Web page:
Amazon says it will announce the location of its 2nd headquarters by the end of 2018, and it could massively impact the chosen city's housing prices and infrastructure

  • Amazon CEO Jeff Bezos said on Thursday that the company would announce the location of its second headquarters by the end of the year.
  • There’s been lots of speculation about the location of the second headquarters, with insiders suggesting it could be in northern Virginia.
  • Whichever location plays host to the Amazon’s new headquarters is likely to have to deal with consequences like an influx of workers and a rise in housing prices.
  • Some say Amazon’s primary headquarters in Seattle has contributed to a spike in housing prices and gentrification.

Amazon CEO Jeff Bezos said on Thursday that the company would announce the location of its new headquarters, known as HQ2, before the end of the year.

“We have made tremendous progress, the team is working their butts off on it, and we will get there,” he said, speaking at the Economic Club in Washington, DC.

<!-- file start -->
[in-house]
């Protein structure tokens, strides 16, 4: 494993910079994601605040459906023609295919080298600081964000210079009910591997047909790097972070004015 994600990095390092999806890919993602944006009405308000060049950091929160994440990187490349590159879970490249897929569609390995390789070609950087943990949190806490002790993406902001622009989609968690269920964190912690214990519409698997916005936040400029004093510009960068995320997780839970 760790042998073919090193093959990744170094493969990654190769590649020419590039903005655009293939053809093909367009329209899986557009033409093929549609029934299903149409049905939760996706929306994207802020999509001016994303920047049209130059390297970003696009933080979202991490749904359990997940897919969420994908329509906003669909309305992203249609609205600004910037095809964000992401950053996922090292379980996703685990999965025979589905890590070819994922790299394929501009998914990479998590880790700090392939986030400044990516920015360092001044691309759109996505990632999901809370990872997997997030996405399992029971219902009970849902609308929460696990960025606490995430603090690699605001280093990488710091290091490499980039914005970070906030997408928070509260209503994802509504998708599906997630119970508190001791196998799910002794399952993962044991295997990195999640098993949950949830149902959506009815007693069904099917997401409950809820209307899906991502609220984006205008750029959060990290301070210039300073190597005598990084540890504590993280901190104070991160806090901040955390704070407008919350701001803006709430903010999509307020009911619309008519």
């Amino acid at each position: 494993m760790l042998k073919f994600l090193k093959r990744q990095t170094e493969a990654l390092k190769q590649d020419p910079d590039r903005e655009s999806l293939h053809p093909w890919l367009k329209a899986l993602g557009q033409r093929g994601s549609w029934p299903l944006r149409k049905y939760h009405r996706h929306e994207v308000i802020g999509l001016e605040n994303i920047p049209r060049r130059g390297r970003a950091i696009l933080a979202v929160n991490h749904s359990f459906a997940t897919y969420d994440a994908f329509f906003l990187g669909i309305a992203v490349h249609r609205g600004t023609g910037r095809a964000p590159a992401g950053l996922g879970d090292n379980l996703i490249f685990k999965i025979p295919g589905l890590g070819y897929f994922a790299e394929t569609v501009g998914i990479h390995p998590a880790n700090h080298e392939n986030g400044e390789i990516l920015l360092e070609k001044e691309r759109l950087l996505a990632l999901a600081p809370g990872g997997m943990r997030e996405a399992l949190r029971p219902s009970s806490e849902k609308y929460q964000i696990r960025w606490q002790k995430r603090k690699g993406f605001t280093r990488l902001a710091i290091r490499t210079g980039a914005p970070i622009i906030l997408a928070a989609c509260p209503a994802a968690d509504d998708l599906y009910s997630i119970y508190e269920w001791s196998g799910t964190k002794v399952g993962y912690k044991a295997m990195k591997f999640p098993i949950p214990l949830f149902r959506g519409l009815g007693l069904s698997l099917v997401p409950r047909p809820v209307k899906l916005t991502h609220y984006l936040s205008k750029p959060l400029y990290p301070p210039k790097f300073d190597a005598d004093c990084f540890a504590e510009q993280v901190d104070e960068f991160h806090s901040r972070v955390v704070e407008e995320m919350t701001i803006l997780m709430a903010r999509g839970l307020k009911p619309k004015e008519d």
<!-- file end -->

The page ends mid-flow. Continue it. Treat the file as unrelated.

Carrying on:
You can watch Bezos talking about HQ2 at the 11:53 mark in this video:

Amazon in January announced a shortlist of 20 candidate cities, and recent signs have pointed toward Crystal City in northern Virginia as topping that list. Bezos, however, gave no hints about HQ2’s location on Thursday.

For the city that ends up as Amazon’s home away from home, its housing market is likely to be transformed by the tech giant’s presence, and not necessarily for the better. Seattle, Amazon’s current base of operations, has seen a rapid increase in average prices of rentals and homes driven in part by an influx of workers, and critics say it has contributed to gentrification there.

Amazon also opposed a so-called head tax, which was initially approved by Seattle’s city council earlier this year and would have introduced an annual corporate tax of roughly $US275 for each full-time employee. The tax was intended to raise funds to help fight homelessness in the city, where Amazon is one of the biggest employers. But city officials blocked the tax in June, and many viewed Amazon as having got its way after signalling that it could take its business elsewhere.

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